Next they did a comparison of counter-ions: BF4-, PF6-, ClO4-, SbF6-, Cl-, NO3-. They found that the less nucleophilic counter-ions (BF4-, PF6-, ClO4-, SbF6-) gave very similar ratios of dehydrogenation to addition of the α-aminooxy group with BF4- being the most selective. Cl- and NO3 gave far worse ratios. No explanation was given for this so I’d be very interested as to why there is a counter-ion effect.
What I liked most about this article was the detail they went into in their experiments. Rather than immediately jumping to substrate screening, they focused on isolating a transient intermediate species in their oxidation. It turns out that an intermediate (before queching the reaction with saturated bicarbonate) is a mixed acetal. This gave the authors a unique insight into the reaction mechanism. They proposed the following:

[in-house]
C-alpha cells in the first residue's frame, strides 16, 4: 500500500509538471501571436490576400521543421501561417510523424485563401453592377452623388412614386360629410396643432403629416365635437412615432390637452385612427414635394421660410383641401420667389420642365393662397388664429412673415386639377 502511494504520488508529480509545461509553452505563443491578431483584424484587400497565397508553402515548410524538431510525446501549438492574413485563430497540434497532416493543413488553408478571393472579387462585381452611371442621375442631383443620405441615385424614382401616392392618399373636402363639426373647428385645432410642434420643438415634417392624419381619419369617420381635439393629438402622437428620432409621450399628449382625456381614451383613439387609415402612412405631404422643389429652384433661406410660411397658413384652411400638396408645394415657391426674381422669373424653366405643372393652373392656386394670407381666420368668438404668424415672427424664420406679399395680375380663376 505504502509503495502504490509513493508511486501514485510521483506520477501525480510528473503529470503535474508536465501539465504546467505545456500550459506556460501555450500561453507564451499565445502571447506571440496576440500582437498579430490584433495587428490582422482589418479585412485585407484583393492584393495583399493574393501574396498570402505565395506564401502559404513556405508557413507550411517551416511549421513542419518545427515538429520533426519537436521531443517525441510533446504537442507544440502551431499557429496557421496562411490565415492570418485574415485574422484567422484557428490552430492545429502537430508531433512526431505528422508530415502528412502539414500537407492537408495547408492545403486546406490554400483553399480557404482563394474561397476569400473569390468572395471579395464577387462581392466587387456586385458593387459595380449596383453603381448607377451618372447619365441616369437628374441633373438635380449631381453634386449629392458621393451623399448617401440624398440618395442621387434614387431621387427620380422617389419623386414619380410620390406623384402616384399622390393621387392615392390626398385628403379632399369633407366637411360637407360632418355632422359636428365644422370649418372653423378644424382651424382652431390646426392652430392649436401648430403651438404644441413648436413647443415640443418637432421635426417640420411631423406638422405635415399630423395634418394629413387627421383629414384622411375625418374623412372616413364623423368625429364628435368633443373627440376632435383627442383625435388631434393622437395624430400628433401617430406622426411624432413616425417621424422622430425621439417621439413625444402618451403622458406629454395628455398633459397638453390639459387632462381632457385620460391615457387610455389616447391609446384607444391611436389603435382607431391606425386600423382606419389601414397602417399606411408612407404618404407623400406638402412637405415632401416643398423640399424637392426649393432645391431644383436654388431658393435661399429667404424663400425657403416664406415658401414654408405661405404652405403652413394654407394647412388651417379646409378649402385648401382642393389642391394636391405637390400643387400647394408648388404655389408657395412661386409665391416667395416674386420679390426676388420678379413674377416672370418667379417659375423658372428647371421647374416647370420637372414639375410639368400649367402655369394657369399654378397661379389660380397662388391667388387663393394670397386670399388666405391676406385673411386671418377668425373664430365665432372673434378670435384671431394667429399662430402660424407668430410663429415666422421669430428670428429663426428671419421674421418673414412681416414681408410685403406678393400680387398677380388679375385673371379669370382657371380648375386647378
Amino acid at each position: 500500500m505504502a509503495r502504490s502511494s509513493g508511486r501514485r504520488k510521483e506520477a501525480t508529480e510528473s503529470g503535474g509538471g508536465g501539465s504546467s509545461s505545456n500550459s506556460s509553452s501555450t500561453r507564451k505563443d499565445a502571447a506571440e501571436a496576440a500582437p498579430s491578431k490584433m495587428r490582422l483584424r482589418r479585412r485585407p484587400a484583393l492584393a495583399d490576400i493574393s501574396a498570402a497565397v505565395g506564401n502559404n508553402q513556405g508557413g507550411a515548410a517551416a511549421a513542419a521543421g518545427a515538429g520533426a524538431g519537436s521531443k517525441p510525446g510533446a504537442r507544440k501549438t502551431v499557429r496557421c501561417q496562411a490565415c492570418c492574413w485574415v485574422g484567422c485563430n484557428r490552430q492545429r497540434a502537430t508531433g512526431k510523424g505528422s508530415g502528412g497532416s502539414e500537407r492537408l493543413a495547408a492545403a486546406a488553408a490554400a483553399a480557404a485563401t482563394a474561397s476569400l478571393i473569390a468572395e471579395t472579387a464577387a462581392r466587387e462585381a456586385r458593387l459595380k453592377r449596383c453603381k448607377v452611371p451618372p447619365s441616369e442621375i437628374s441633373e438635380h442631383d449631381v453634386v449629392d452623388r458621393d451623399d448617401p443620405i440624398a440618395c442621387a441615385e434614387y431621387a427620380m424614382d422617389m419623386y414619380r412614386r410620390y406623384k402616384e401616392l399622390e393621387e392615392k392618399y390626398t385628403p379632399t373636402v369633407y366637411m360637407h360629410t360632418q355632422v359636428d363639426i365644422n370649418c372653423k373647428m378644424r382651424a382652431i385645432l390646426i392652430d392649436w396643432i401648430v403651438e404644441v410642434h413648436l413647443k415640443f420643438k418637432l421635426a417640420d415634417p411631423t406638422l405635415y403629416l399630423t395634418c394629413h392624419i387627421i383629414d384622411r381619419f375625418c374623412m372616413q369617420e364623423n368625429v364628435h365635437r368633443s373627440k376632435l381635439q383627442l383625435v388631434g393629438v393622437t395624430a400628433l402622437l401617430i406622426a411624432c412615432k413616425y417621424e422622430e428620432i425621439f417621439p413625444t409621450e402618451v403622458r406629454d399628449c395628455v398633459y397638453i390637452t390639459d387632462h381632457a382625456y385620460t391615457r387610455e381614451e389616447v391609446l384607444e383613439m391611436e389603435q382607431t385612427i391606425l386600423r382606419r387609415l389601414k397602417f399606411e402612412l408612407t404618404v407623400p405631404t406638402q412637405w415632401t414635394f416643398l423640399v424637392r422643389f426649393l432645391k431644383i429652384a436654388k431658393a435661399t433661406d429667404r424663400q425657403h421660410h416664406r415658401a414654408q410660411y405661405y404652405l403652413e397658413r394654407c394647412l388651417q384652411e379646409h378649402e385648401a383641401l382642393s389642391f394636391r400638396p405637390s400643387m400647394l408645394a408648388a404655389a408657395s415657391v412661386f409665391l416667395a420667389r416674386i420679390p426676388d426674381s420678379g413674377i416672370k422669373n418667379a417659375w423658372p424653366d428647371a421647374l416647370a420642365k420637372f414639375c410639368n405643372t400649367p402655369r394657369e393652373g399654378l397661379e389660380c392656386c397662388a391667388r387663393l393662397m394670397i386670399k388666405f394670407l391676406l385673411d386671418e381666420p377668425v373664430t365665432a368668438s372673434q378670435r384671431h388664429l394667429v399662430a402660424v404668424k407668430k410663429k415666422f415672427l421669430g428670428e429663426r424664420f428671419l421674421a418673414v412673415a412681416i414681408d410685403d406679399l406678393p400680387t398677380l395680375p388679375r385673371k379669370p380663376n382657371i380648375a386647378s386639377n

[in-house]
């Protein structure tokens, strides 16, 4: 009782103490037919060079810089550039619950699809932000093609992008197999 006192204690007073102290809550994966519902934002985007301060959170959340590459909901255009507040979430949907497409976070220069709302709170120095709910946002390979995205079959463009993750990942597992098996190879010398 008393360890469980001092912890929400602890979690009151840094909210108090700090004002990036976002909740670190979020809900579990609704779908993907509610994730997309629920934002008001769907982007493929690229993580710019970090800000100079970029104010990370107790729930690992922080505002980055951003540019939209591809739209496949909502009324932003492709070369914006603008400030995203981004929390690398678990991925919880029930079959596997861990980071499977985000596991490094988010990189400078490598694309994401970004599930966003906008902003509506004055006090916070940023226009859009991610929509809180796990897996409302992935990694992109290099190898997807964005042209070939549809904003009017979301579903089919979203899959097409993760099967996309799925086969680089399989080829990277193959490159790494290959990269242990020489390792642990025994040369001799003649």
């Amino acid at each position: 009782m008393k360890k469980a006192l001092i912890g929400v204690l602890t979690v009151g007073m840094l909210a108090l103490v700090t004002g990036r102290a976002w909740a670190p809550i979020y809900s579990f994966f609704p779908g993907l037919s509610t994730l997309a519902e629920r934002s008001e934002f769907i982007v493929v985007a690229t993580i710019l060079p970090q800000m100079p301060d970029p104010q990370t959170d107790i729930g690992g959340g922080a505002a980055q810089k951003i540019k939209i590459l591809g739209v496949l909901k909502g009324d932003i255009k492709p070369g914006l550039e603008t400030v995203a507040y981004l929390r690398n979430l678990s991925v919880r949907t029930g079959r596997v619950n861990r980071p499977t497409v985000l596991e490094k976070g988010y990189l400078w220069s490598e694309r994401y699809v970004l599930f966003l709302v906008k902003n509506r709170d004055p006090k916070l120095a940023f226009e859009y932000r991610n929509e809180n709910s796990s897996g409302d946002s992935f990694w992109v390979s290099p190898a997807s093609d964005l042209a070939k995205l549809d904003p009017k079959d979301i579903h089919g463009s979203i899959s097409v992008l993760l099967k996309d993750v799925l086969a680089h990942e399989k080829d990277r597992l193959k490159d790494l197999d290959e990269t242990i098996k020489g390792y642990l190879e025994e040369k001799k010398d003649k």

Also they used the same rational to explain why the TEMPO derived salt gave far more of the α-aminooxy product:

After giving a plausible mechanism for their transformation, they then explored the scope. They found their reaction to be quite broad. Moreover they found their reaction proceeded stereoselectively in that acyclic species gave only the less sterically demanding E-isomer. Finally they noted that AZADOH (the reduction product of the spent oxidant) was recovered and re-oxidized quite easily, suggesting that their method was “recyclable” in oxidant.
Overall this was a short but very practical article demonstrating the versatility of these salts for transformations other than simple carbinol oxidation. Hats off to Iwabuchi and co-workers for an excellent investigation and a useful method! Be on the lookout for another post within the next couple of days! Ckellz…Signing off…

Husky Pride

Qui, J.; Pradhan, P.P.; Blanck, N. B.; Bobbitt, J. M.; Bailey, W. F. Org. Lett. ASAP December 8, 2011